The terms in which Plutarch condemns this writer are not only ill-advised and coarse, but even truculent. In his Epitome of the comparison of Aristophanes with Menander, he says:
“ All his imitations are overwrought. His knave is not shrewd but malignant, his boor not confident but craven, his jester not jocose but ridiculous, his lover not light-hearted but obscene. This severity of rebuke destroys itself. For he has told us before that the style is ouredimov, —or adapted to the acted scene ; and can any quality be more praiseworthy? He has, moreover, added that in the structure of the words, there is something tragic and comic: can any mixture so well express the cool, grave, point of pleasantry and wit? He also rejoins, that he knows not in what this Author's wide-resounded fame consists. But then it was wide-resounded! How came this to pass? Surely a writer like Plutarch would have given his unmusical ears to have been able to write with the same exquisite purity as Aristophanes,—to whom our Porson ascribes “ the most refined elegance of language,” and whose works St. Chrysostom, it is said, was accustomed to lay under his pillow.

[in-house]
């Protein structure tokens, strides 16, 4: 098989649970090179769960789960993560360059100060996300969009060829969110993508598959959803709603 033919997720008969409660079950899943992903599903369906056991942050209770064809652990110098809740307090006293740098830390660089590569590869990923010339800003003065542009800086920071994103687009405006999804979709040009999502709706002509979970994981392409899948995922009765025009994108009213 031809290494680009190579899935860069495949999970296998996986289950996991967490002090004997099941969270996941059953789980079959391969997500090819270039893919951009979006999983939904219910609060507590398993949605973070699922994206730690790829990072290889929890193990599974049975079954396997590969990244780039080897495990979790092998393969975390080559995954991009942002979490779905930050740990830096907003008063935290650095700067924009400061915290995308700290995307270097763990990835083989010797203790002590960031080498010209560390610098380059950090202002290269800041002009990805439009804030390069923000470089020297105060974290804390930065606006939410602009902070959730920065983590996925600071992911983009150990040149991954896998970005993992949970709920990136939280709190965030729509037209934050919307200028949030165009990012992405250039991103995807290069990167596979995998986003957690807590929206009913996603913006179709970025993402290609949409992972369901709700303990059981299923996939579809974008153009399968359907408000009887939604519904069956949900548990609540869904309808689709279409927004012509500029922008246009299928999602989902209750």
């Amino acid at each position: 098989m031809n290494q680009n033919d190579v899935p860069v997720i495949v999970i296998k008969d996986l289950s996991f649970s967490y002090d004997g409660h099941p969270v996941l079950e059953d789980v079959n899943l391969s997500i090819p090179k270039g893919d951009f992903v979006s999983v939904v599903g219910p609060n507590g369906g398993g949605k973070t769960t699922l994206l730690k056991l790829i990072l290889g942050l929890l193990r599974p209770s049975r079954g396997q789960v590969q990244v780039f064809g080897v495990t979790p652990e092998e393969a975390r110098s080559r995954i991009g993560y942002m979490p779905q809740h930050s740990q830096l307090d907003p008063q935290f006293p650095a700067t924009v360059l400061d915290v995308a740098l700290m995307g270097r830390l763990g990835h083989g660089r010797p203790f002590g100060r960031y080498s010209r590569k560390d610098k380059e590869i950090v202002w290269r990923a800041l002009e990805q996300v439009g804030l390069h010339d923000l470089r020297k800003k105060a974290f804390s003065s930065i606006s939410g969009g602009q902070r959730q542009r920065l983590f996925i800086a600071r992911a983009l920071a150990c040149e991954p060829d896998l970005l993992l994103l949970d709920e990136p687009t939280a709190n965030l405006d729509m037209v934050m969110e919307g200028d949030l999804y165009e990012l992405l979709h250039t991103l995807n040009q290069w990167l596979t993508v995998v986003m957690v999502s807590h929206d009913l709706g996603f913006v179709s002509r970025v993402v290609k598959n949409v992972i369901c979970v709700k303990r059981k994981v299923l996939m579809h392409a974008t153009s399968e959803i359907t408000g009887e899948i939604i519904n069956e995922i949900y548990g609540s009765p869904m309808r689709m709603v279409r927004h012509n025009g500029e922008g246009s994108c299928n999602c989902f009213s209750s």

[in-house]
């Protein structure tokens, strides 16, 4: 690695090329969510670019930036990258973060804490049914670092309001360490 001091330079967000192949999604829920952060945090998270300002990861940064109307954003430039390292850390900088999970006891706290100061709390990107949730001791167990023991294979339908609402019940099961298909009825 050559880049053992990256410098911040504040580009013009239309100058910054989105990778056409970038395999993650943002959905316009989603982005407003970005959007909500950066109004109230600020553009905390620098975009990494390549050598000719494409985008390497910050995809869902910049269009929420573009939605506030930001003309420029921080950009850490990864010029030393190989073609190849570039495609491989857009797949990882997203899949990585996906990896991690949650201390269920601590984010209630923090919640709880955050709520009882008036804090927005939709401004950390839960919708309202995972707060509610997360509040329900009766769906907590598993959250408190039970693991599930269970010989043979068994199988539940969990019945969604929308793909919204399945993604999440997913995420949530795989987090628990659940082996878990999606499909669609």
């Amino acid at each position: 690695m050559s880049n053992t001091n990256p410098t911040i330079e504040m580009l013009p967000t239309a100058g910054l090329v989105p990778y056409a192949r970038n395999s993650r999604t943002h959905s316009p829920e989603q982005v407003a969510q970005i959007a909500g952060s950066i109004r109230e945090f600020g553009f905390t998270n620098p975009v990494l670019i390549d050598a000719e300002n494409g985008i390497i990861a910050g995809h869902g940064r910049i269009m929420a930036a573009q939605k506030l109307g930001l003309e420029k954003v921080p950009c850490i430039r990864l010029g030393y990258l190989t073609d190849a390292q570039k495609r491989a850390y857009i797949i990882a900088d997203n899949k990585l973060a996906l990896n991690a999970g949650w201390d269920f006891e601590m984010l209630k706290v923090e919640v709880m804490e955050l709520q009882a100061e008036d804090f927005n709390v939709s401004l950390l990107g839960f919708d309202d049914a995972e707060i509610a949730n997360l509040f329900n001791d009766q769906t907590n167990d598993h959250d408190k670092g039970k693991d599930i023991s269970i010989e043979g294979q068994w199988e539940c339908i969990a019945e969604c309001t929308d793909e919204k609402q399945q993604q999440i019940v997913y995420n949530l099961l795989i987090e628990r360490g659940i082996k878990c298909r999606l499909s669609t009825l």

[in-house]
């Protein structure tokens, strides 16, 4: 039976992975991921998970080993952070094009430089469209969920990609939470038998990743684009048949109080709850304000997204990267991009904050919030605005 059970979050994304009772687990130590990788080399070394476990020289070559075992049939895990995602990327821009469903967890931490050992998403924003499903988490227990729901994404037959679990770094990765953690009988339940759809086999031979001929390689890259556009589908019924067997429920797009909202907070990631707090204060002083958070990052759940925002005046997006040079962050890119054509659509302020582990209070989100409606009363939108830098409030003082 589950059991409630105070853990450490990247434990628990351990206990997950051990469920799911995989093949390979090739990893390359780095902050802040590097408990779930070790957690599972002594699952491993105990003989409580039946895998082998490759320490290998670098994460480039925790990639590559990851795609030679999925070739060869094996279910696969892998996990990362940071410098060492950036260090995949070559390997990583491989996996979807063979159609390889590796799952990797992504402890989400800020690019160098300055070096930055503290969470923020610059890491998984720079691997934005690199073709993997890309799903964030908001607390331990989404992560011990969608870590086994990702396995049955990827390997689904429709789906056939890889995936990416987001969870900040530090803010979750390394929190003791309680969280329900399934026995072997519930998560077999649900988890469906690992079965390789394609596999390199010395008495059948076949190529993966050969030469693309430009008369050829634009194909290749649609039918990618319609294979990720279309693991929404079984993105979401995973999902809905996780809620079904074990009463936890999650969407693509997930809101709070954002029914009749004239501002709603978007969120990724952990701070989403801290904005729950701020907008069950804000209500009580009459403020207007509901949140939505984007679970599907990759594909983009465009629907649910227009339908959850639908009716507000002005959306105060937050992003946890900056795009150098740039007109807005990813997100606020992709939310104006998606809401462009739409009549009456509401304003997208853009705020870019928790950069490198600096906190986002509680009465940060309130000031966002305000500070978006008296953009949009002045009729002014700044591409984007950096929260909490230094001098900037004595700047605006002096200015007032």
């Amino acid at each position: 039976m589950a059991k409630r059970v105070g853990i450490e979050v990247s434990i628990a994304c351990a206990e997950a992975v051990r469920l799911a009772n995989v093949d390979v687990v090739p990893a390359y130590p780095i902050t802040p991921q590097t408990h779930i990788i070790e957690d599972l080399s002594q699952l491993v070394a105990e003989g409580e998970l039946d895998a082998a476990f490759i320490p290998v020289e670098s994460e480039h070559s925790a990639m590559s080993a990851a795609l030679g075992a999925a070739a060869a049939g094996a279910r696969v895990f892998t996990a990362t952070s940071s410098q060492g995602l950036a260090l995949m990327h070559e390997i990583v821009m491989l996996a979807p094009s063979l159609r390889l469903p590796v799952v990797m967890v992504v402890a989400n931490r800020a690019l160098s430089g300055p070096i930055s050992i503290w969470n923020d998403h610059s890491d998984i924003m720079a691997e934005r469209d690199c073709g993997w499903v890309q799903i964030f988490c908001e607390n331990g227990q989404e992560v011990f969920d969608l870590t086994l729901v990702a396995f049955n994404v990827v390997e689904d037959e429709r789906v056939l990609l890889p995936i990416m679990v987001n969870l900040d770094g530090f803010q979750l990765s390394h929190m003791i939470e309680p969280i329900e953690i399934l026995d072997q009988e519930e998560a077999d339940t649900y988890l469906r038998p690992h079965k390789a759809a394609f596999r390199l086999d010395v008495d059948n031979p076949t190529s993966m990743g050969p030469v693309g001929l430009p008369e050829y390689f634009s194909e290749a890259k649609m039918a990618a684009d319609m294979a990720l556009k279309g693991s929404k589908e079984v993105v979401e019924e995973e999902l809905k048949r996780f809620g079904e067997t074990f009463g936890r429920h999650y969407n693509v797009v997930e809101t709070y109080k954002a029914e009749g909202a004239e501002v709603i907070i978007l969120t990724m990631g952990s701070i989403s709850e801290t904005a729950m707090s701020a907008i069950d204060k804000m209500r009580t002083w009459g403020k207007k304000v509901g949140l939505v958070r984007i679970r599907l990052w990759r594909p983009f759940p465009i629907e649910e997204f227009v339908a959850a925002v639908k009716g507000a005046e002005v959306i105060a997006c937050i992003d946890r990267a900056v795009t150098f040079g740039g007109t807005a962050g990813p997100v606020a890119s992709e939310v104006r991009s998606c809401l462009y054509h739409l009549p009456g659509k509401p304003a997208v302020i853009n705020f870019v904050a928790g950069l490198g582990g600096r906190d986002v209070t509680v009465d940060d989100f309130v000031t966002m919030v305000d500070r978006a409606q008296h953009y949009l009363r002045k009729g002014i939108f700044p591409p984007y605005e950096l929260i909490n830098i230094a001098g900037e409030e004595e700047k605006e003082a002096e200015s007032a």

The principal defect in this great Dramatist is the meagreness of his plot. It never seems necessary, and seldom complete. Sometimes it is stiffly plain, at other times it is tediously intricate. But if stiffy plain like a May-pole, it is always surmounted with a vernal garland : if it be tediously intricate as a chain, a current of electric sparks is constantly flowing through it!
A certain imitation, though very amusing, of animal cries and vulgar sounds, by no means enhances the versification and intellectual stamp of his poems. This is, assuredly, a very strong, and, not infrequently, a very gross license. In America there are Frog-concerts,-and he has introduced one in the Bułgayon. The school-boy will always delight in the chorus, so self-interpreting, so far more tuneful to his ear by being so much more simple than most of the zogor, which seems to defy the use of syntax and the help of lexicon, and how, in after life, it breaks upon us from the sedgy lake of Acherusia, wafting all our former recollections and associations with it! Bpexexexeč, xoaz, noağ.-In the Ogudes a similar mimicry occurs, only it is not so perfect, birds having many inflections of voice, frogs having but one: Πο πο πο πο πο πο πο πο ποι.- When in his Ergrun, the